Kishen A. Advanced therapeutic options for endodontic biofilms. Endod Top 2010;22:99-123.  Back to cited text no. 2
Halkai R, Hegde MN, Halkai K. Evaluation of the presence of Enterococcus faecalis in root cementum: A confocal laser scanning microscope analysis. J Conserv Dent 2014;17:119-23.  Back to cited text no. 3
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Rôças IN, Siqueira JF Jr., Santos KR. Association of Enterococcus faecalis with different forms of periradicular diseases. J Endod 2004;30:315-20.  Back to cited text no. 4
Halkai R, Hegde MN, Halkai K. Root cementum invasion and adhesion by Enterococcus faecalis confocal analysis. NUJHS 2012;2:44-9.  Back to cited text no. 5
Halkai RS, Hegde MN, Halkai KR. Evaluation of Enterococcus faecalis adhesion, penetration, and method to prevent the penetration of Enterococcus faecalis into root cementum: Confocal laser scanning microscope and scanning electron microscope analysis. J Conserv Dent 2016;19:541-8.  Back to cited text no. 6
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Shrestha A, Shi Z, Neoh KG, Kishen A. Nanoparticulates for antibiofilm treatment and effect of aging on its antibacterial activity. J Endod 2010;36:1030-5.  Back to cited text no. 7
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Halkai KR, Mudda JA, Shivanna V, Rathod V, Halkai R. Biosynthesized silver nanoparticles from fungi as antimicrobial agents for endo-perio lesions – A review. Annu Res Rev Biol 2016;10:1-7.  Back to cited text no. 10
Halkai KR, Mudda JA, Shivanna V, Rathod V, Halkai R. Biosynthesis, characterization and antibacterial efficacy of silver nanoparticles derived from endophytic fungi against P. Gingivalis. J Clin Diagn Res 2017;11:92-6.  Back to cited text no. 11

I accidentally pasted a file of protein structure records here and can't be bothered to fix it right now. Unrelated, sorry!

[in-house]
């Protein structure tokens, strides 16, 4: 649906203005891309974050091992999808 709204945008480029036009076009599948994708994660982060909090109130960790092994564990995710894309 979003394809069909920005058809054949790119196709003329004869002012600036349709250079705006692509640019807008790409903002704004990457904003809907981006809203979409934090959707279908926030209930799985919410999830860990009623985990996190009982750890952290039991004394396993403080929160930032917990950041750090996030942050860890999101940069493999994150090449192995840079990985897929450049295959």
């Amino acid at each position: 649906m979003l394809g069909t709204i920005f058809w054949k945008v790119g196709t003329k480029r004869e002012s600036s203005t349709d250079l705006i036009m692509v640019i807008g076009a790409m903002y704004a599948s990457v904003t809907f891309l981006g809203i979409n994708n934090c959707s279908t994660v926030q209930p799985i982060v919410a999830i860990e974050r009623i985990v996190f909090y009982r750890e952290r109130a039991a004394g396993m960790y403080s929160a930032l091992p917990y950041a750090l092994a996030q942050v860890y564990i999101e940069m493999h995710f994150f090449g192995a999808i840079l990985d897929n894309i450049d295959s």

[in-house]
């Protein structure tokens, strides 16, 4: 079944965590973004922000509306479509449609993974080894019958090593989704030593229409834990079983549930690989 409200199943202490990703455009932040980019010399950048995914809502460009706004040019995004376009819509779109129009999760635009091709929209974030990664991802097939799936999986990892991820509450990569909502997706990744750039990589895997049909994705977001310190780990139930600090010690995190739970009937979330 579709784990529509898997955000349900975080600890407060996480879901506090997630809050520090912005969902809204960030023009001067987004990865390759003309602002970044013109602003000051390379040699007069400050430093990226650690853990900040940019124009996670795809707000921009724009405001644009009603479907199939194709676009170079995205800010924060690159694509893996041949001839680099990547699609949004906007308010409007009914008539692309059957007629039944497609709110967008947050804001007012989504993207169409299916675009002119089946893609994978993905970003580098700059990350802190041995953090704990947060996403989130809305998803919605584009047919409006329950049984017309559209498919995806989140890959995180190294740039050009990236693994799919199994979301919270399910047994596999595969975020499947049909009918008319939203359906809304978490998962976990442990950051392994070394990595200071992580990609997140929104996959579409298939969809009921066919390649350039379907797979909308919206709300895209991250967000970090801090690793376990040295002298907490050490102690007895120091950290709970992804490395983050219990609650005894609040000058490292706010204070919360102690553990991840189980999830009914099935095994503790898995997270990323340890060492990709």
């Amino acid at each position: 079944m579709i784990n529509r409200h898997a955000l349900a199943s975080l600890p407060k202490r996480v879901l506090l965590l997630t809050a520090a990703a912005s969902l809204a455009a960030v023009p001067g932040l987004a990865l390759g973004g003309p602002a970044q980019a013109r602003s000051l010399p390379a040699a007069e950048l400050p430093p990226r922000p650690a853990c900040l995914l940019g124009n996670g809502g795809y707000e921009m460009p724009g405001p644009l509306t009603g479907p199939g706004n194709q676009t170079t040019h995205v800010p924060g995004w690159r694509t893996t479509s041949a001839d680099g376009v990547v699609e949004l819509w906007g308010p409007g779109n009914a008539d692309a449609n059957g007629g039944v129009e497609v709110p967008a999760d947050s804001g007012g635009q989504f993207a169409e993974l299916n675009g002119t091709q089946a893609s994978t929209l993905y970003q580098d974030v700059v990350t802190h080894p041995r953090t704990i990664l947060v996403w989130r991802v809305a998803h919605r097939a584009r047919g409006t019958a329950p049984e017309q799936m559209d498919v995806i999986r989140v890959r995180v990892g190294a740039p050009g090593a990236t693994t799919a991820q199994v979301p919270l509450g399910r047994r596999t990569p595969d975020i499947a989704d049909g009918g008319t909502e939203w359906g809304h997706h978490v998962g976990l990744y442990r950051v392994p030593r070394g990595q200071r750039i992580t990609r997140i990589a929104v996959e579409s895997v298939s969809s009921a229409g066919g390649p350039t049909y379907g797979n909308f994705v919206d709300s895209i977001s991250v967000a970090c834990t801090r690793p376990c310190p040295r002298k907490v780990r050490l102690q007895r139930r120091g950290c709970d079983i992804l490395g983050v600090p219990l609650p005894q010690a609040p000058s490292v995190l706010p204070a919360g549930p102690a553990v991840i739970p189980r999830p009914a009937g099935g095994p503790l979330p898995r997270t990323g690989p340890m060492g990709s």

Mukherjee P, Ahmad A, Mandal D, Senapati S, Sainkar SR, Khan MI, et al. Fungus mediated synthesis of silver nanoparticles and their immobilization in the mycelia matrix. A novel biological approach to nanoparticles synthesis. Nanoletters 2001;1:515-9.  Back to cited text no. 12
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Sader HS, Flamm RK, Jones RN. Antimicrobial activity of daptomycin tested against gram-positive pathogens collected in Europe, Latin America, and selected countries in the Asia-Pacific region (2011). Diagn Microbiol Infect Dis 2013;75:417-22.  Back to cited text no. 14
Rahul H, Mithra HN, Kiran H. Penetration of E. Faecalis into root cementum cause for reinfection. Annu Res Rev Biol 2014;4:4115-22.  Back to cited text no. 15
Svensater G, Bergenholtz G. Biofilm in endodontic infections. Endod Top 2004;9:27-36.  Back to cited text no. 16
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Hubble TS, Hatton JF, Nallapareddy SR, Murray BE, Gillespie MJ. Influence of Enterococcus faecalis proteases and the collagen-binding protein, ace, on adhesion to dentin. Oral Microbiol Immunol 2003;18:121-6.  Back to cited text no. 18
Halkai R, Hegde MN, Halkai K. Enterococcus faecalis cause for persisting infection a confocal analysis. NUJHS 2013;3:67-72.  Back to cited text no. 19
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  [Figure 1], [Figure 2], [Figure 3]

  [Table 1]